Children may go to Malaysia
The government is resisting pressure from the UN’s child agency to guarantee that 14 unaccompanied children would not be sent to Malaysia as part of a new refugee swap deal. The 14 children are among 55 asylum seekers who arrived by boat on Thursday at an immigration detention camp on one of the country’s island territories. They are to become the first to be sent to Malaysia under a new deal aimed at deterring other asylum seekers from coming to the country by boat. UNICEF Australia chief Norman Gillespie urged Immigration Minister Chris Bowen yesterday to ensure that no unaccompanied child is deported, but Bowen says there cannot be blanket exemptions for children.
Joe Biden to visit Asia
US Vice President Joe Biden is set to travel to China, Mongolia and Japan later this month. Biden’s trip to China will include meetings with Chinese President Hu Jintao (胡錦濤) and Chinese Premier Wen Jiabo (溫家寶). The US has a complex, but necessary, relationship with China, which holds about US$1.15 trillion in US debt. In Japan, the White House says Biden will express steadfast US support for its close ally in the wake of the recent earthquake, tsunami and nuclear emergency. The White House says Biden will also underscore support for Mongolia’s two decades of democratic development. The vice president is due to start his trip on Aug. 16.
Experts grow mouse sperm
Researchers in the country used embryonic stem cells to grow healthy mouse sperm on laboratory dishes, a development that could help treat human infertility, they said yesterday. The finding, published in the journal Cell, marks a step forward for using stem cells for regenerative medicine. Scientists at Kyoto University removed stem cells from mouse embryos and managed to coax them into a type of precursor cell known to grow into either mouse eggs or sperm. They then transplanted these cells into the testes of infertile male mice — which apparently went on to produce healthy sperm.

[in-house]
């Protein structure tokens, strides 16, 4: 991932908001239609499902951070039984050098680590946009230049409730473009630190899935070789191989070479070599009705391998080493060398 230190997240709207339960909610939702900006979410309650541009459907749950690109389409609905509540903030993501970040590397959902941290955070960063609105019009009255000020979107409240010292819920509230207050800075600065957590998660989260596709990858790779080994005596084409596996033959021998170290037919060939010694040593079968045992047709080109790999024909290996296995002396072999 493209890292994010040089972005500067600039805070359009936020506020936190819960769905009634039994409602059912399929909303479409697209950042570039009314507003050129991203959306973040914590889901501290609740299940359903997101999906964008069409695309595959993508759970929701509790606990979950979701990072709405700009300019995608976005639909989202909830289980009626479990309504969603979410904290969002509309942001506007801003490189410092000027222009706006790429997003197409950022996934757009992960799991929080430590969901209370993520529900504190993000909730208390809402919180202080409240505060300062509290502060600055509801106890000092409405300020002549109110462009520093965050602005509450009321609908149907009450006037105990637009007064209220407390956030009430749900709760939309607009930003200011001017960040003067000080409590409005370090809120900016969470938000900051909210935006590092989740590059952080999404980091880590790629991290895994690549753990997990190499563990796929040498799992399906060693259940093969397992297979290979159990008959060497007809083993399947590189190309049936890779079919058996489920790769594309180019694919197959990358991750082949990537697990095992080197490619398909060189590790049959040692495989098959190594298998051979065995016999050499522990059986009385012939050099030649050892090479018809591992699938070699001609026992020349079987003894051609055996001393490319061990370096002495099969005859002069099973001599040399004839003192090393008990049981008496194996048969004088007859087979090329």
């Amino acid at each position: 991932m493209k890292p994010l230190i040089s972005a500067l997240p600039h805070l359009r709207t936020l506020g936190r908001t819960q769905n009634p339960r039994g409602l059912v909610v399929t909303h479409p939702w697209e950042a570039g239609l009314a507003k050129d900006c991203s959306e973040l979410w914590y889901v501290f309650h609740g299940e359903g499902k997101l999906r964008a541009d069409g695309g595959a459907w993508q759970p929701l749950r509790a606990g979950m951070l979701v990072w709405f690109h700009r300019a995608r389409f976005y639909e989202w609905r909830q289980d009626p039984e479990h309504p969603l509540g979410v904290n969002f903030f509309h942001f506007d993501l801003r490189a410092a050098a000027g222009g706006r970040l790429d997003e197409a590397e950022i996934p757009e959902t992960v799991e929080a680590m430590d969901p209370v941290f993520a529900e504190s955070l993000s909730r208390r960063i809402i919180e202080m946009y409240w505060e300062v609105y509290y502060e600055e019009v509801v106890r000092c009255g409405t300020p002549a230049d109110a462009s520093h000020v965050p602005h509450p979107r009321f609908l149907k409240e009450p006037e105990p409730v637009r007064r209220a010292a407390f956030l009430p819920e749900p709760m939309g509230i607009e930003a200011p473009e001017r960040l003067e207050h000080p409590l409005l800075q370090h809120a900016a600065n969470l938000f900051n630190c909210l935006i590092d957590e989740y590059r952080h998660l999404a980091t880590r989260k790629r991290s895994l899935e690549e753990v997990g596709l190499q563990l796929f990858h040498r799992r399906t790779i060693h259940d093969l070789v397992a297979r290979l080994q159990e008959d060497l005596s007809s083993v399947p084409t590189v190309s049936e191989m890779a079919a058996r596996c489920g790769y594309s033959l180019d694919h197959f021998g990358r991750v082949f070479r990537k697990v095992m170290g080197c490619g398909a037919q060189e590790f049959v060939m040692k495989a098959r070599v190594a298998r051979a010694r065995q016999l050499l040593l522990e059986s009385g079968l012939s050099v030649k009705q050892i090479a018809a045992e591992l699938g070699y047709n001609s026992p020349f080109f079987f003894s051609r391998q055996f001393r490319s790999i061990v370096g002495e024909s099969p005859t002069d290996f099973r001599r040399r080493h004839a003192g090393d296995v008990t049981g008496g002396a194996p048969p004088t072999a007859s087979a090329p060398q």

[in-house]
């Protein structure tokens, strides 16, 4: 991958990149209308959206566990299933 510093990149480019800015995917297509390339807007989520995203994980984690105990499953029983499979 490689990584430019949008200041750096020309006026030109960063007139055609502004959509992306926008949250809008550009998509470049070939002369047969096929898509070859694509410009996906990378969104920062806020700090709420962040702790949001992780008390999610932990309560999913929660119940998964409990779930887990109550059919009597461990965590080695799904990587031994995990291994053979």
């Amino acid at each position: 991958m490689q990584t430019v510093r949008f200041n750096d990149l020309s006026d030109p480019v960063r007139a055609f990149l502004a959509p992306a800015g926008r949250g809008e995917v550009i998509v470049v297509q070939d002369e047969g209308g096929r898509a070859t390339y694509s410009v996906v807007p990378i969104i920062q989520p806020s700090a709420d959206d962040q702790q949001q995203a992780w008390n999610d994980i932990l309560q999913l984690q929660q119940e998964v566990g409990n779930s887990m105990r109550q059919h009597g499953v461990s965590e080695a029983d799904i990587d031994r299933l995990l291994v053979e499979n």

Hunger striker eating again
A dissident priest with a brain tumor went on a one-week hunger strike after authorities returned him to prison last month, his family said yesterday. Nguyen Van Ly, 65, began refusing food after authorities disregarded international appeals and put him back behind bars on July 25 following medical leave, one relative said, asking not to be named. “He didn’t eat for one week,” but resumed meals after a visit this week from his sister, the relative said, adding the priest’s health had not deteriorated further because of his protest. The EU, US, Canada and international rights groups all expressed concern about Ly’s re--incarceration near Hanoi and said he should be freed.
Bomb suspect to return soon
An alleged mastermind of the 2002 Bali bombings that killed more than 200 people will be repatriated soon from Pakistan, where he was arrested this year, Indonesian Foreign Minister Marty Natalegawa said yesterday. The most-wanted Islamic extremist in Southeast Asia, Umar Patek, was arrested in March in Abbottabad in Pakistan, the same town where US special forces killed al-Qaeda leader Osama bin Laden just weeks later. In addition to the Bali bombings, he is also suspected of involvement in a series of deadly attacks targeting Christians and Westerners in Indonesia dating back to 1999.